Francine G. Weeks
A resourceful real estate investor and astute textile mill treasurer, Ada Woolley Sullivan (1888-1968) became New Bedford’s first woman textile mill treasurer and took full charge of the Sullivan Silk Mills in 1934. As a realtor, Ada “flipped” many houses in the North and South Ends of New Bedford long before the term came into being.
A resourceful real estate investor and astute textile mill treasurer, Ada Woolley Sullivan (1888-1968) became New Bedford’s first woman textile mill treasurer and took full charge of the Sullivan Silk Mills in 1934.
Ada Woolley was born in Ashton-under-Lyne, Lancashire, England, in 1888, the youngest of Isabella (Fish) and John Woolley’s eight children. In 1891, John decided that he and his family would leave England’s difficult working conditions and take the perilous journey across the Atlantic to find a better life in America. The family disembarked in Boston and settled in the textile city of New Bedford, Massachusetts, close to the sites of numerous thriving mills. The work experience and knowledge that they brought with them were welcome in the mills of New Bedford.
The Woolley children were compliant and accepted the decision of their father when school days were over and it was time to go to work in the mills. On pay day, the youngsters would arrive at home after work, and, one by one, pass their wages to their father, who would deduct a small amount for them and pocket the rest. In this way, parents were able to support their households and put away money for their future needs. This process would continue every week until the children married, at which time their paychecks would remain in their own pockets.
At an early age, Ada had informed her parents that she would remain in school until she had learned what she needed to know. She made it clear that when she went into the working world, it would NEVER be in a mill! Ada loved school and absorbed all that her classes had to offer. Throughout the years, she incessantly requested extra work from her teachers, especially in mathematics, that took her beyond her grade level and then beyond the next, as she strived to take in as much information as quickly as she could. Too soon, however, her father proclaimed that she had been allowed extra time to complete her freshman year of high school and was way overdue to go to work. Ada was sad, but not without a plan. She had become so advanced in her mathematical skills that she was able to convince the local grocer and family friend to try her out as his bookkeeper. He knew of the extraordinary Ada Woolley, the neighborhood beauty, who was incredibly intelligent. He was very curious about her ability, and since he had recently found himself without a bookkeeper, he put a desk for her at the back of his shop and gave her two weeks to prove that she could handle the job. She worked there for 10 years.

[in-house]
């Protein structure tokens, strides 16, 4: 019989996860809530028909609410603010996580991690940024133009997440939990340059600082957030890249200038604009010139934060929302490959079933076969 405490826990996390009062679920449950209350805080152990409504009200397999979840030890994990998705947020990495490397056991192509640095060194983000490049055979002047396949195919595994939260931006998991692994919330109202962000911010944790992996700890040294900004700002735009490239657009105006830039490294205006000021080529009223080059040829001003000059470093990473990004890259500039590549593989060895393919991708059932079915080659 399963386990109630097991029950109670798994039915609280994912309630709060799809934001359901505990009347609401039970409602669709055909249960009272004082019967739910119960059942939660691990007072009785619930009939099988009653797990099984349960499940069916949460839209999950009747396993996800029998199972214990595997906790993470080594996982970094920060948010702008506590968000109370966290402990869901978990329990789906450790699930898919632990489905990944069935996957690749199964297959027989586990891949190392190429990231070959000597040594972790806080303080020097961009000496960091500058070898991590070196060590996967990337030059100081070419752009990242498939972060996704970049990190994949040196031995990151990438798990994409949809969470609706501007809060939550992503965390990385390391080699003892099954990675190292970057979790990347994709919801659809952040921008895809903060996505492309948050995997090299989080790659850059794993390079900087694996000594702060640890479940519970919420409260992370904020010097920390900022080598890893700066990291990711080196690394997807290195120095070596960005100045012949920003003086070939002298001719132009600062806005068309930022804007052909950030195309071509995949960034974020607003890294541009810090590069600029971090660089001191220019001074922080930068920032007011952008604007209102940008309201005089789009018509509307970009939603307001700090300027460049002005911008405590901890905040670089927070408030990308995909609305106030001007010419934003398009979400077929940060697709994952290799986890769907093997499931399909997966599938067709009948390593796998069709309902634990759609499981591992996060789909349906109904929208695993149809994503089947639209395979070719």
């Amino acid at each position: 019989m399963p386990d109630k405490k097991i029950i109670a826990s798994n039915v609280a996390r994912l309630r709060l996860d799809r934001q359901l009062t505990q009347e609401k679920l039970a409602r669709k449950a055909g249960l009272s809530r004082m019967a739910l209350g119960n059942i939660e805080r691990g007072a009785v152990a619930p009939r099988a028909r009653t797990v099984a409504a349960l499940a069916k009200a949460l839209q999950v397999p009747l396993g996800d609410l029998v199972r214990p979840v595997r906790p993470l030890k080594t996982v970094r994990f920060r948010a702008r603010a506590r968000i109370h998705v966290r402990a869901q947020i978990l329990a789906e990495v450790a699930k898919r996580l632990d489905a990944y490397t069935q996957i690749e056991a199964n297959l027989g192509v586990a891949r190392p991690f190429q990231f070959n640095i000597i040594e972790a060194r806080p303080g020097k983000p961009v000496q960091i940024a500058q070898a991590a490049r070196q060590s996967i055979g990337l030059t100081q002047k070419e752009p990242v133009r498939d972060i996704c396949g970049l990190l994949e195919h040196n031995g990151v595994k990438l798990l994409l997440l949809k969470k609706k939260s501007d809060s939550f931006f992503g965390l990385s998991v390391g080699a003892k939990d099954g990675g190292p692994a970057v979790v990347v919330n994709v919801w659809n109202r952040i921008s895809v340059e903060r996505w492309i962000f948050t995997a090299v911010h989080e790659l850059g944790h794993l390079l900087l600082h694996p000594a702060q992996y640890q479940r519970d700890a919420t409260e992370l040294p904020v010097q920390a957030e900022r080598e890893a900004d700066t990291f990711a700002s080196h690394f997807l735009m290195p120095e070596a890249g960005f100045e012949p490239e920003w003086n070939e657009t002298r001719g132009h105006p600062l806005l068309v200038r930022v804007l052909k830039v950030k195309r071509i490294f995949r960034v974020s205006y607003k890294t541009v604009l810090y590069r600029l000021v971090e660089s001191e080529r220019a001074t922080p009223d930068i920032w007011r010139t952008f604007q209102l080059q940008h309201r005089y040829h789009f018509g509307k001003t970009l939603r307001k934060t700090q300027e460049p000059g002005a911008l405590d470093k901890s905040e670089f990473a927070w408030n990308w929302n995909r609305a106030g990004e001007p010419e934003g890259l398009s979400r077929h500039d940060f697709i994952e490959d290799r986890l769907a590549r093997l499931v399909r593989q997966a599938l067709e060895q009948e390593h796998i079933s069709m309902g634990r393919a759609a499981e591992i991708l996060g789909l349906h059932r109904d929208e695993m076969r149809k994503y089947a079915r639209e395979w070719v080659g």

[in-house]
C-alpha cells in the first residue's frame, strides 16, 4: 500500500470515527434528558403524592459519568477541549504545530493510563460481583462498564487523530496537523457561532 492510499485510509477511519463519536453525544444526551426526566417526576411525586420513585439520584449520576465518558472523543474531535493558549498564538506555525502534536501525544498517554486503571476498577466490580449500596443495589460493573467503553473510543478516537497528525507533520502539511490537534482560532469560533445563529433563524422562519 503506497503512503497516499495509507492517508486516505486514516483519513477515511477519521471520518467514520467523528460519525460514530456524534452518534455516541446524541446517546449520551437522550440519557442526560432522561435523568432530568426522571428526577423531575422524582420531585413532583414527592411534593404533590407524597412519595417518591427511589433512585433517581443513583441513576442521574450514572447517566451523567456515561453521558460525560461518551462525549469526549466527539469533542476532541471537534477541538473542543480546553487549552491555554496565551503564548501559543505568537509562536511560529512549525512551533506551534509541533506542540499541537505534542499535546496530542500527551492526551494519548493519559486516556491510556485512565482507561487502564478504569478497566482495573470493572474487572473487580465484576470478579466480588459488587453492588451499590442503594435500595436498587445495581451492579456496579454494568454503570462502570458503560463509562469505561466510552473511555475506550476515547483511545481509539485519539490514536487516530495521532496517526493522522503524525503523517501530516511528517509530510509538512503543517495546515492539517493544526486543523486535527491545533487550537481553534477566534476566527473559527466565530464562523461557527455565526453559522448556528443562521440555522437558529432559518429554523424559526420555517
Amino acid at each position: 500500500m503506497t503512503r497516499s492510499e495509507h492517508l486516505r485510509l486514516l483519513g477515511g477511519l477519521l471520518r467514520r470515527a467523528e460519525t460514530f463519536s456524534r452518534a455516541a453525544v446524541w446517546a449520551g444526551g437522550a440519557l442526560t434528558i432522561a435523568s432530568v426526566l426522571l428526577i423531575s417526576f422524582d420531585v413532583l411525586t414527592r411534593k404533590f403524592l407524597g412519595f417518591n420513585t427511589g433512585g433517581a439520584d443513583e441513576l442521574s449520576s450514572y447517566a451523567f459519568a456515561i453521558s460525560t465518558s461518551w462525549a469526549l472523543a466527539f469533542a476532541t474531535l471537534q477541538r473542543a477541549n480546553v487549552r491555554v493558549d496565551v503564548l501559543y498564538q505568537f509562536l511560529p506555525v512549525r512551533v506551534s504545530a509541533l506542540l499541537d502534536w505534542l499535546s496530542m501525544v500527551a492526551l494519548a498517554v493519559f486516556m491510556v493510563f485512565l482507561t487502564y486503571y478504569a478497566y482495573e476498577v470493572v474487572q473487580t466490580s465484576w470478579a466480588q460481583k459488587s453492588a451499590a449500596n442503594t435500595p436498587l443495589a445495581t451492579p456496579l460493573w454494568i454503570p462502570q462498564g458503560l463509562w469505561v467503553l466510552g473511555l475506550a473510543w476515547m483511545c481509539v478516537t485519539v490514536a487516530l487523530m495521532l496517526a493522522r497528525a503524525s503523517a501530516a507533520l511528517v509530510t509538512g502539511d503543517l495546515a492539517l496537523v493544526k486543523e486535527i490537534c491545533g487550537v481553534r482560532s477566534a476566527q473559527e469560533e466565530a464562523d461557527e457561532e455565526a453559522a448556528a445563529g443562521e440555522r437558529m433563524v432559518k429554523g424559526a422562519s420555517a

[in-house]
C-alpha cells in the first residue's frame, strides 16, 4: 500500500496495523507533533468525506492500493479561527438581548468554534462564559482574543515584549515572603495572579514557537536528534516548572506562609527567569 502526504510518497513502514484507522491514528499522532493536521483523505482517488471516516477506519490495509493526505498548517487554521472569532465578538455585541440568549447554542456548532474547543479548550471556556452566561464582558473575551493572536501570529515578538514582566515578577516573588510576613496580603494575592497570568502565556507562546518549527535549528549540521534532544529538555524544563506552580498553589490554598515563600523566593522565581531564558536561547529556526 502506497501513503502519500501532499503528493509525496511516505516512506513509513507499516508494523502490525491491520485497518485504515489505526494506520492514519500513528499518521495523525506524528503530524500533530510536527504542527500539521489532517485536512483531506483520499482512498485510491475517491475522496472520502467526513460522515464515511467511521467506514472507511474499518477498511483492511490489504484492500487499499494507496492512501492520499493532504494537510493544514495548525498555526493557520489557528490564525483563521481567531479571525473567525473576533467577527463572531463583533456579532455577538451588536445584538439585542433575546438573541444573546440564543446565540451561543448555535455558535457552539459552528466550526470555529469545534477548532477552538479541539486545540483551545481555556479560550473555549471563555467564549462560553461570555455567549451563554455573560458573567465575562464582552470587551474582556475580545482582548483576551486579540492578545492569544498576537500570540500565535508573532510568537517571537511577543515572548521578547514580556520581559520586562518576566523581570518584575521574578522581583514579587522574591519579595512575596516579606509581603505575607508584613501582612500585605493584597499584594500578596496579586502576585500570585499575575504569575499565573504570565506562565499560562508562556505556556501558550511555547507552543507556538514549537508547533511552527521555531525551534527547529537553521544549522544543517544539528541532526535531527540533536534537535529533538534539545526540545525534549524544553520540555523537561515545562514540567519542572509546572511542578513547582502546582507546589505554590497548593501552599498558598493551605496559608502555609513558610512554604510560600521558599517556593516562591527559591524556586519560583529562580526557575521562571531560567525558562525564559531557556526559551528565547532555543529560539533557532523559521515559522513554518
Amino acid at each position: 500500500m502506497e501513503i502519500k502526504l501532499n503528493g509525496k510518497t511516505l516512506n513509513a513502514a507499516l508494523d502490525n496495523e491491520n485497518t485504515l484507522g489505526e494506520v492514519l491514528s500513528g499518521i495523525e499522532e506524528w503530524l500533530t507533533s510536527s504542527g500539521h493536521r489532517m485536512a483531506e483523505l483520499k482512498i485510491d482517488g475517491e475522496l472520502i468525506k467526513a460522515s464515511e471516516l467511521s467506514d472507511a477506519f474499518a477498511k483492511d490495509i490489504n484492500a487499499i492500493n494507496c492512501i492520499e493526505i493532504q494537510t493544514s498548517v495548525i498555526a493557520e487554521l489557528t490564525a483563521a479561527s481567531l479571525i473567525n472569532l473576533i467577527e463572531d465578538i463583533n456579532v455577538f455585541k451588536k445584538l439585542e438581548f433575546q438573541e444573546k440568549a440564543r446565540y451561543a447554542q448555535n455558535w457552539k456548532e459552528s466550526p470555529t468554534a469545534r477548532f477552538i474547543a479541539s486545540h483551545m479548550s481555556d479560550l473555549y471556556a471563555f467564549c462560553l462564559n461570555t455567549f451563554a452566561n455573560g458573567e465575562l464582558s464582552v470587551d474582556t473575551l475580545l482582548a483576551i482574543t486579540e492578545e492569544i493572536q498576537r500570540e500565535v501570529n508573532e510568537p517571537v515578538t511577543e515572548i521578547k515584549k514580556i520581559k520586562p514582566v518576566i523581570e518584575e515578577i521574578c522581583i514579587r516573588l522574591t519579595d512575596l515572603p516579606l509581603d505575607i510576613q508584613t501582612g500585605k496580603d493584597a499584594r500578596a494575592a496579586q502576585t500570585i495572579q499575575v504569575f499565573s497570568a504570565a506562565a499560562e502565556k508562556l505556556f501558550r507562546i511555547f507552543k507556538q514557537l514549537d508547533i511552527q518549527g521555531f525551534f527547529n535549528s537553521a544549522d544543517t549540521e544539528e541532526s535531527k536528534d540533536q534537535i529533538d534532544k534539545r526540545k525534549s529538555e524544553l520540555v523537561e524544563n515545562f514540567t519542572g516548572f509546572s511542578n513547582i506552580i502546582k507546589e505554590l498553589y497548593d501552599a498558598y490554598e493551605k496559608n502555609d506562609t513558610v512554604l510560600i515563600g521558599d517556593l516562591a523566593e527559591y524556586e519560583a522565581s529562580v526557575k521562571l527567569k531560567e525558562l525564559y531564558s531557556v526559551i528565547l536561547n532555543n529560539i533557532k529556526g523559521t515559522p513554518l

Joseph A. Sullivan was older than Ada, a sophisticated, charming 38-year-old Irishman, whose friendliness, stimulating conversation, and intelligent assessment of everything from world events to baseball statistics, drew people to him. He was exceptionally well informed on all matters of interest, especially politics, and the “11:30 Club” on Acushnet Avenue, his thriving North End pub, was usually packed with patrons who enjoyed the lilt of the Irish brogue in his speech, together with his wonderful sense of humor. Joe had, before reaching the age of 30, lifted himself from near poverty to prominence in his community, and only his most observant customers noticed that he had acquired his own liquor label. He maintained stocks of alcohol shipped from Kentucky that were stored in secure locations until Joe called for them. The only other person to whom all this was known was an elderly business associate Joe trusted. This man even knew that a lovely young woman named Ada had stolen Joe’s heart.
Ada’s parents had brought with them from England many old customs and prejudices, particularly their hatred of all things Irish. Joe Sullivan, while born and raised in the United States by his Irish parents, was well aware of their loathing of the English, who had wreaked such horror and misery on their former homeland and forced hundreds of thousands of people, like themselves, to flee their beautiful country in order to survive.
Ada and Joe’s attraction had been instant and electric. From the beginning, however, they had been struggling with conflicts in their relationship. She was a steadfast Methodist; he was a devout Catholic. She favored the Republican Party (though women had not yet been granted the right to vote), while he was an active member of the Democratic Party. Those were but minor problems compared to the wall of resistance they knew would hit when their parents, particularly their mothers, Isabella Fish Woolley and Mary O’Connor Sullivan, discovered that their children had fallen in love with the enemy. They had almost reached an impasse in their relationship, when, suddenly, Ada told him that she was going to have a baby. Joe was stunned, but realized that they would have to put all of their differences aside and provide a united family for their child. In true Ada style, she invited her mother to have tea with her one afternoon, and announced with great pride and confidence that she was going to marry Joe Sullivan, then boldly asked if her mother would like to help her plan the wedding. After the initial shock passed, once she understood the true circumstances of the hurried wedding, her mother reluctantly agreed to host the reception.